MLB’s amateur draft is a tricky devil. Unlike other, more TV-friendly drafts in basketball and football, there are no “household names” most years. Even then, Bryce Harper and Stephen Strasburg were largely unknown commodities when they were taken first overall. College baseball grows more popular and receives more airtime on ESPN but, for most fans, the players their team will select on Thursday are blank slates.
Add the long and winding road currently standing between more draft picks and the Major Leagues and you have a largely bewildering process. To say nothing of the nebulous idea of “signability”. In 2012, signability is a different concept compared to years past, as the draft cap limits teams from blowing their brains out with every pick.
The vagaries of the draft are many, so read Wendy Thurms’ two part series on Fangraphs (here and here) to get up to speed. I know I will be. Hit this Baseball America link for the total draft pools for all 30 teams.
On to the players: there is no Bryce Harper in this draft. Mostly because there is no Bryce Harper in any draft other than the 2010 draft in which he was selected. There might be a Mike Trout, a cold-weather player lurking at the bottom of the first round, but there it remains highly unlikely there is another Mike Trout just lying around anywhere. This is the irresistible appeal of the baseball draft. They aren’t all diamonds but it is almost all rough.
What remains is a group of talented players who could foreseeably go in just about any order, if you believe mock drafts and industry whispers. Let’s try and figure out who is who.
- Mark Appel – Mark Appel is the name most familiar to most casual baseball fans. The Stanford product was one of the highest ranked prospects ahead of the draft last season, only to slip all the way to seventh due to concerns about his signability. No such concerns for 2013, unless Appel wants to spend the season in Indy ball.
Appel is a horse with big stuff in the form of three plus pitches. As a polished college pitcher, he should move quickly and make an impact at the big league level sooner rather than later. He might be the best talent in the draft but this doesn’t mean the Astros, unsurprising owners of the first overall pick, will select Appel when it is turn on the clock. There is a sense they might zig and select a player with a slightly smaller price tag, opting to spread their money around a little bit more. SB Nation compiled all the mock drafts floating around and they have Appel going to the Cubs at number two.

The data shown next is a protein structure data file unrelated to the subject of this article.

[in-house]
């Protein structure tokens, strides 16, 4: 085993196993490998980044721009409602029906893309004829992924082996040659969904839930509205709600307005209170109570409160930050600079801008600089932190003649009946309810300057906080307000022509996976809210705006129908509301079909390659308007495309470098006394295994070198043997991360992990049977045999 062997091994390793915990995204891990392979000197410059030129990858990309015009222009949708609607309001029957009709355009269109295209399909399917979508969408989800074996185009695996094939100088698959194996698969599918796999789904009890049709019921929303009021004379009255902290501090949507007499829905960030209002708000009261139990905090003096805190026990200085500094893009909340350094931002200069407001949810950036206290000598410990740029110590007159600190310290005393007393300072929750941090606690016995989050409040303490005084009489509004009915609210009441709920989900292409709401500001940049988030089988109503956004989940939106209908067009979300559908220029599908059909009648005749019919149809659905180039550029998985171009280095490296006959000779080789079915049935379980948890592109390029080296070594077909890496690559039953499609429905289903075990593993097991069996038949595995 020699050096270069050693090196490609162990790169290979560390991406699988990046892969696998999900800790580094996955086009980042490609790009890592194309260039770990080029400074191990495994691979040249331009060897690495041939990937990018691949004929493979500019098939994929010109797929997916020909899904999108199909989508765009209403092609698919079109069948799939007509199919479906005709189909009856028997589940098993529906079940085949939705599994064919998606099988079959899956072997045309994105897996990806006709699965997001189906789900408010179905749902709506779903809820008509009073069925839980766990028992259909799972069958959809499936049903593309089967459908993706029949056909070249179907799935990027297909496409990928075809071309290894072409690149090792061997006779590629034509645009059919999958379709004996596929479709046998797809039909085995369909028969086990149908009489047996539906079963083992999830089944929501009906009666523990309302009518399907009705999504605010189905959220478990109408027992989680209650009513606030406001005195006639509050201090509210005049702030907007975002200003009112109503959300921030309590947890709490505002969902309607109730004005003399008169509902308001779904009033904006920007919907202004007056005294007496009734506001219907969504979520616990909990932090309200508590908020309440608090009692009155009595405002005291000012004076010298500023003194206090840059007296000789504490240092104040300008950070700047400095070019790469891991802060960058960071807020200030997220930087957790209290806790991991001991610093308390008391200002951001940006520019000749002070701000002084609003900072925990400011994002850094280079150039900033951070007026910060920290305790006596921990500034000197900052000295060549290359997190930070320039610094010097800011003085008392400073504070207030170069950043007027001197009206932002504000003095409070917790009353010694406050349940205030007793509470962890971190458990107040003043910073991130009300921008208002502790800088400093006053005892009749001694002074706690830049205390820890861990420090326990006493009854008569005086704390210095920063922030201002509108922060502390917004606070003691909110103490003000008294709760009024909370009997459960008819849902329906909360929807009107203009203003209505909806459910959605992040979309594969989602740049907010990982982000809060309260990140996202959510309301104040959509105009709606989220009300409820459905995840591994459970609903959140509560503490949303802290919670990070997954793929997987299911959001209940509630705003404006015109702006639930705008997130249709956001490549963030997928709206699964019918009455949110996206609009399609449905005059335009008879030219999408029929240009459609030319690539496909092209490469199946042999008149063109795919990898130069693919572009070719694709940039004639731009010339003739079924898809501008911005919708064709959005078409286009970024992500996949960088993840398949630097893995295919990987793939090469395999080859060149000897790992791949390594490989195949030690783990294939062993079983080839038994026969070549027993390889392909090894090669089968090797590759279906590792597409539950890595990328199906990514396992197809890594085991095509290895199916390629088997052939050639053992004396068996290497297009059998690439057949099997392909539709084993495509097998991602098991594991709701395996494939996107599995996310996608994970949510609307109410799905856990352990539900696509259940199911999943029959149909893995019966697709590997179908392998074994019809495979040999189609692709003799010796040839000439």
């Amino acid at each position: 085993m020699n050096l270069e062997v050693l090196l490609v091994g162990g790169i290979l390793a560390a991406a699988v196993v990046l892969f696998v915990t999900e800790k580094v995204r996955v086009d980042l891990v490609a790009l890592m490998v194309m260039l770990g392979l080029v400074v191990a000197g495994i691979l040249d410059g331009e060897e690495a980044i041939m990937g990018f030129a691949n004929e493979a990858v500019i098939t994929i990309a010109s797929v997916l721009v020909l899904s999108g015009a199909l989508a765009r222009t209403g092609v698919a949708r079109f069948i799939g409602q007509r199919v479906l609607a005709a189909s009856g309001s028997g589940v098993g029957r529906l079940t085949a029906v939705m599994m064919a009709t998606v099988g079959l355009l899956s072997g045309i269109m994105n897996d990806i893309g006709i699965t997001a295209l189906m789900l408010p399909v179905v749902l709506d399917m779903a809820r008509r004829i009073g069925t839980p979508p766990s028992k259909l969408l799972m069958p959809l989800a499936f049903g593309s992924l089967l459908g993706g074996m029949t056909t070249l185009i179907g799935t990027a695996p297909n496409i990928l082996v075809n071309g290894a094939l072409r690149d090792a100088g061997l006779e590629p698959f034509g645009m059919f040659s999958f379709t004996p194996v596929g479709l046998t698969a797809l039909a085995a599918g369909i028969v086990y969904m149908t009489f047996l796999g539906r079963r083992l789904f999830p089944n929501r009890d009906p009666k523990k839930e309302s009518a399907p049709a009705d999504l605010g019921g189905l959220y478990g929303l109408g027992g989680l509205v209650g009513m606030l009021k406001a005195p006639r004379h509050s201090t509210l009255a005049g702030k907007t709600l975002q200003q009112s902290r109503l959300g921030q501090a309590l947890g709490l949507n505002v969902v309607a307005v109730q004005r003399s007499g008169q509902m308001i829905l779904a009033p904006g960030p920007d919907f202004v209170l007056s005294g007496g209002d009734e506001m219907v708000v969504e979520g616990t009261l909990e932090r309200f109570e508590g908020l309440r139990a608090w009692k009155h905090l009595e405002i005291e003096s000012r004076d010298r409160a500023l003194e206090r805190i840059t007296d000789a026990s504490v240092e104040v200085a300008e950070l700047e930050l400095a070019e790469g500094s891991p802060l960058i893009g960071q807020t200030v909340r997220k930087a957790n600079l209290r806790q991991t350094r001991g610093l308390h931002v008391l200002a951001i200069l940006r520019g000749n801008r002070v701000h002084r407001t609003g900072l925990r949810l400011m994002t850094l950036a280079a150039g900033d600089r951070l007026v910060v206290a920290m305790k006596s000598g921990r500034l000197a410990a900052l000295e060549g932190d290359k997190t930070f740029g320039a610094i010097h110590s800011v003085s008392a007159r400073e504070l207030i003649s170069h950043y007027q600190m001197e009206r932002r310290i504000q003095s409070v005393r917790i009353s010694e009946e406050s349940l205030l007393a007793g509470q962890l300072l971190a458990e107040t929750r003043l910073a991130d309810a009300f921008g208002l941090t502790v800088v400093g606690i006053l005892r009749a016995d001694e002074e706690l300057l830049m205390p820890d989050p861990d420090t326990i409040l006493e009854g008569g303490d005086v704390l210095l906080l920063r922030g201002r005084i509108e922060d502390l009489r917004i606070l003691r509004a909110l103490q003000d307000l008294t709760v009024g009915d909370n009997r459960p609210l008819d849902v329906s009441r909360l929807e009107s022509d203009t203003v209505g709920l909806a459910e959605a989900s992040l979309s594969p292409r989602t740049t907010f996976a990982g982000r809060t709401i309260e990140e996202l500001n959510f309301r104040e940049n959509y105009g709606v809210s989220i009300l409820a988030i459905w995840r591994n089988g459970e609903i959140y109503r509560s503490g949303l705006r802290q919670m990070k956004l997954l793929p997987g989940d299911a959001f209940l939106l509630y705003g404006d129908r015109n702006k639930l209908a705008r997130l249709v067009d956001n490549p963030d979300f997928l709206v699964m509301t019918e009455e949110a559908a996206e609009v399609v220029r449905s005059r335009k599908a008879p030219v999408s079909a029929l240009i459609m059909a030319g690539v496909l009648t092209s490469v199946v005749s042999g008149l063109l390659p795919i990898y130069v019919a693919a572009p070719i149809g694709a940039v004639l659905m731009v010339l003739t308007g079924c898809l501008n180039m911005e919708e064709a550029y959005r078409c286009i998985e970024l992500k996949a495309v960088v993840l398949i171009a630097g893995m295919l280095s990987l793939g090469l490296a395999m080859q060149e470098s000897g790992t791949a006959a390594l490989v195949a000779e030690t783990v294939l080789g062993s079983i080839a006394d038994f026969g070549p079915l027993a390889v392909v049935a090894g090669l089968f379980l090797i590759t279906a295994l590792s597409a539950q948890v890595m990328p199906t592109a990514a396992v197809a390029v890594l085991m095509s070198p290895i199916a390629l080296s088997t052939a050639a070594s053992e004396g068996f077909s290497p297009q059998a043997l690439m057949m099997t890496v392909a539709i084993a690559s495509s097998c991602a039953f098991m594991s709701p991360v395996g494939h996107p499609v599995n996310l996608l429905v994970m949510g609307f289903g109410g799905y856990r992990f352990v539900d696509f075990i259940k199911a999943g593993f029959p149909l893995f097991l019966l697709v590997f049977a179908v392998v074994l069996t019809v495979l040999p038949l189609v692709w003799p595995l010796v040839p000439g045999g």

- Colin Moran – Should the Astros chose to pick someone other than the most talented player available, it might be Colin Moran who benefits, as Michael Baumann details for Grantland. Moran is a University of North Carolina product with a great eye and projectable power.
- Jonathan Gray – If Moran doesn’t benefit from the Astros’ outside the box thinking, it might end up being Gray. The Oklahoma hurler brings the heat with his fastball and wipes batters out with his big slider. The reason Gray might “slip” to the number one spot relates to recently testing positive for Adderall. Perversely, this hit to draft stock might move him up some draft boards as he could come at a huge discount, as Keith Law explains at ESPN ($).
- Kris Bryant – Frequently attached to the Colorado Rockies, who own the third overall pick, Bryant is an ideal Rockies player. He is a big time power bat out of the University of San Diego. He plays some third base though looks more like a first baseman or perhaps a right fielder to some draft watchers.
Power is always in season and even a player who might struggle to put the bat on the ball at the highest level will go high in the first round because power is such a valuable commodity.
- Kohl Stewart – A high school pitcher and quarterback with a commitment to Texas A&M, Stewart has the raw stuff to make scouts drool and teams throw their entire signing pool at him to try and get him off his football dreams. His fastball/slider combination might be enough for teams to throw money at him and figure the raw athlete out later. He’s all ceiling but that’s what the draft is about! (Note: that is not what the draft is all about)
- Austin Meadows – Another two-sport high school player with a football commitment and much to learn on a baseball diamond. But in today’s lowering scoring game with increased emphasis on defense, these tool sheds are worth their weight in gold. Meadows plays center field and has the big body and smooth swing to suggest power down the road, after some more seasoning and professional instruction.
- Trey Ball – A rare animal among 2013 prospective draftees in more ways than one. Not only is Ball a rare two-way prospect who could move forward as both an outfielder and a left-handed pitcher. On the mound, he is a long kid with a nice fastball and a feel for his breaking stuff. In the field, he is a raw outfielder with a strong throwing arm and upside in his bat. Most think a big body with a fastball in the mid-nineties is a pitcher until proven otherwise.
The draft is..a bit of a mystery. It these are just some of the names populating mock drafts and prospect ranking boards the world over. Few things in the rigid world of professional sports are as fluid as the MLB draft. Somebody could reach or one of these players could drop. Stewart might not even go in the first round at all.